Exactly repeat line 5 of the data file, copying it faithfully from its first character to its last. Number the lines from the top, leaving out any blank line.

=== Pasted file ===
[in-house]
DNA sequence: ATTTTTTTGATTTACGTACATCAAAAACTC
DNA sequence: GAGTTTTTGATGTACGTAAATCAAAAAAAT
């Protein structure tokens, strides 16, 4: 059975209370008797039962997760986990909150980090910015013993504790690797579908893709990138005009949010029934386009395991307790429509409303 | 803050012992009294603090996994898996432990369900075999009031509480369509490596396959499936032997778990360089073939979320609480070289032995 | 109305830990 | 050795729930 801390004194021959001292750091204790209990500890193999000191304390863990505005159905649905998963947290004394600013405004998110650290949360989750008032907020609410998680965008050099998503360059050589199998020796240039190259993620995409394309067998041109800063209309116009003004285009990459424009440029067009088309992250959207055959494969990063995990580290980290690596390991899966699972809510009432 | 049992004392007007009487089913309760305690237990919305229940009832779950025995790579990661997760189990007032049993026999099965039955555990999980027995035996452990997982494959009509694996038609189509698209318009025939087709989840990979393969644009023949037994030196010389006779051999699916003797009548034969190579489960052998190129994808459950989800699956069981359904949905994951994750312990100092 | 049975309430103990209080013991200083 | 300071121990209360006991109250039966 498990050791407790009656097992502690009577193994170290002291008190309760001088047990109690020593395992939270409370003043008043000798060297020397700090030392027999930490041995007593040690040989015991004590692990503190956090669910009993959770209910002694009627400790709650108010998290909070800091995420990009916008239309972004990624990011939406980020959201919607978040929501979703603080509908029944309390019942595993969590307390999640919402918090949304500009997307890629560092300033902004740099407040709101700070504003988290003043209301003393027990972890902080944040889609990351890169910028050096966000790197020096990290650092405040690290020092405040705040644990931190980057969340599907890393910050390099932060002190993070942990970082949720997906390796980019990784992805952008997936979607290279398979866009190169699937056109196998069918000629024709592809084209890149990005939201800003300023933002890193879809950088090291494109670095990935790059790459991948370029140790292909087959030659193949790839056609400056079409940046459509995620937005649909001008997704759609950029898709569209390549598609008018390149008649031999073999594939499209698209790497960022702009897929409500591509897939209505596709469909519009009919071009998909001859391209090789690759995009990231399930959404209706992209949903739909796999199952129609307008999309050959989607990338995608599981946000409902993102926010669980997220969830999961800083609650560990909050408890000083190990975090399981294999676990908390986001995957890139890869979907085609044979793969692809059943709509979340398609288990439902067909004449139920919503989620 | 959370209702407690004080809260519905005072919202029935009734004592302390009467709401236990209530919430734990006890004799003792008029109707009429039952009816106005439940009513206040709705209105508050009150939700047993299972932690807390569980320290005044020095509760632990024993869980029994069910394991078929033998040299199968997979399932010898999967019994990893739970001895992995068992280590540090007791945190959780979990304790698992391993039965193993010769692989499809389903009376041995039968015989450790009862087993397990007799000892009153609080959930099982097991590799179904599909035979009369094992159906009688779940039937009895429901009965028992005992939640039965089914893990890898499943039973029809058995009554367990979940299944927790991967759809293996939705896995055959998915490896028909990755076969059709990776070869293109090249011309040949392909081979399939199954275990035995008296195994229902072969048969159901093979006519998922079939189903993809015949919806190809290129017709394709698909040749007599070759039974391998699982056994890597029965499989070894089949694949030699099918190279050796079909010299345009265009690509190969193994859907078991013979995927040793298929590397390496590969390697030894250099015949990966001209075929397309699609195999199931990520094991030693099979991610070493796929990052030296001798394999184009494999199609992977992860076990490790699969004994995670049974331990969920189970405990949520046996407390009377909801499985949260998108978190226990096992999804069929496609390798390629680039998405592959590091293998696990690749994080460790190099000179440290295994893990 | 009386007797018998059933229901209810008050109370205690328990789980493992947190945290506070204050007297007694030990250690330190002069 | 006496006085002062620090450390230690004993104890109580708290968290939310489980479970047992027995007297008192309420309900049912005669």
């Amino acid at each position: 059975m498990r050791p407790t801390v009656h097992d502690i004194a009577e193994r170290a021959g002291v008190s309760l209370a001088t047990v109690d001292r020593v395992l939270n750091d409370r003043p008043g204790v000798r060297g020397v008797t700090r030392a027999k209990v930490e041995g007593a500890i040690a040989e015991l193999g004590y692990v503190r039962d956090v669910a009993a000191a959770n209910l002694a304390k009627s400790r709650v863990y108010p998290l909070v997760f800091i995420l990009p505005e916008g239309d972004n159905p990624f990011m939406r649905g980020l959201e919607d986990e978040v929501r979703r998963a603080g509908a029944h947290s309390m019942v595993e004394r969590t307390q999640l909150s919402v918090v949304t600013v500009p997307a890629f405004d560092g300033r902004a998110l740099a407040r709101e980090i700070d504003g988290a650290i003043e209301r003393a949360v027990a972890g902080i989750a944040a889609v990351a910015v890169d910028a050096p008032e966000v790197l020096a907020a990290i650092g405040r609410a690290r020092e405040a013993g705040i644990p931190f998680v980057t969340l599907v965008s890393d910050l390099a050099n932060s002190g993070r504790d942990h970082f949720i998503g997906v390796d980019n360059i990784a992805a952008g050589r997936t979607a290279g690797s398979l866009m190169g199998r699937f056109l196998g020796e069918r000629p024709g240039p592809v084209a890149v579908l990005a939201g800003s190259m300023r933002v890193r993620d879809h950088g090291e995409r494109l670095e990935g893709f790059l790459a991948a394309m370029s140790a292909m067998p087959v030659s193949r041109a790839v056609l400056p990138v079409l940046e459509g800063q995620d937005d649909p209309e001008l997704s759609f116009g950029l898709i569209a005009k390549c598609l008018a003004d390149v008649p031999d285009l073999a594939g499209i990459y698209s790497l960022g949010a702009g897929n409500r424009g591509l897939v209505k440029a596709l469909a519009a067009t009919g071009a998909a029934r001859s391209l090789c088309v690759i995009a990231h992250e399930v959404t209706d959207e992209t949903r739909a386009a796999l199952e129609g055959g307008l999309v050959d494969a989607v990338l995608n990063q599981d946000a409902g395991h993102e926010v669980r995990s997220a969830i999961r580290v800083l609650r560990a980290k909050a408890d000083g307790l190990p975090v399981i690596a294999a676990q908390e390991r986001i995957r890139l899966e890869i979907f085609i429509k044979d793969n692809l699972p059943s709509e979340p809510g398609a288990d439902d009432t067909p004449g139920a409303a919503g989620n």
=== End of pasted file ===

């Amino acid at each position: 059975m498990r050791p407790t801390v009656h097992d502690i004194a009577e193994r170290a021959g002291v008190s309760l209370a001088t047990v109690d001292r020593v395992l939270n750091d409370r003043p008043g204790v000798r060297g020397v008797t700090r030392a027999k209990v930490e041995g007593a500890i040690a040989e015991l193999g004590y692990v503190r039962d956090v669910a009993a000191a959770n209910l002694a304390k009627s400790r709650v863990y108010p998290l909070v997760f800091i995420l990009p505005e916008g239309d972004n159905p990624f990011m939406r649905g980020l959201e919607d986990e978040v929501r979703r998963a603080g509908a029944h947290s309390m019942v595993e004394r969590t307390q999640l909150s919402v918090v949304t600013v500009p997307a890629f405004d560092g300033r902004a998110l740099a407040r709101e980090i700070d504003g988290a650290i003043e209301r003393a949360v027990a972890g902080i989750a944040a889609v990351a910015v890169d910028a050096p008032e966000v790197l020096a907020a990290i650092g405040r609410a690290r020092e405040a013993g705040i644990p931190f998680v980057t969340l599907v965008s890393d910050l390099a050099n932060s002190g993070r504790d942990h970082f949720i998503g997906v390796d980019n360059i990784a992805a952008g050589r997936t979607a290279g690797s398979l866009m190169g199998r699937f056109l196998g020796e069918r000629p024709g240039p592809v084209a890149v579908l990005a939201g800003s190259m300023r933002v890193r993620d879809h950088g090291e995409r494109l670095e990935g893709f790059l790459a991948a394309m370029s140790a292909m067998p087959v030659s193949r041109a790839v056609l400056p990138v079409l940046e459509g800063q995620d937005d649909p209309e001008l997704s759609f116009g950029l898709i569209a005009k390549c598609l008018a003004d390149v008649p031999d285009l073999a594939g499209i990459y698209s790497l960022g949010a702009g897929n409500r424009g591509l897939v209505k440029a596709l469909a519009a067009t009919g071009a998909a029934r001859s391209l090789c088309v690759i995009a990231h992250e399930v959404t209706d959207e992209t949903r739909a386009a796999l199952e129609g055959g307008l999309v050959d494969a989607v990338l995608n990063q599981d946000a409902g395991h993102e926010v669980r995990s997220a969830i999961r580290v800083l609650r560990a980290k909050a408890d000083g307790l190990p975090v399981i690596a294999a676990q908390e390991r986001i995957r890139l899966e890869i979907f085609i429509k044979d793969n692809l699972p059943s709509e979340p809510g398609a288990d439902d009432t067909p004449g139920a409303a919503g989620n």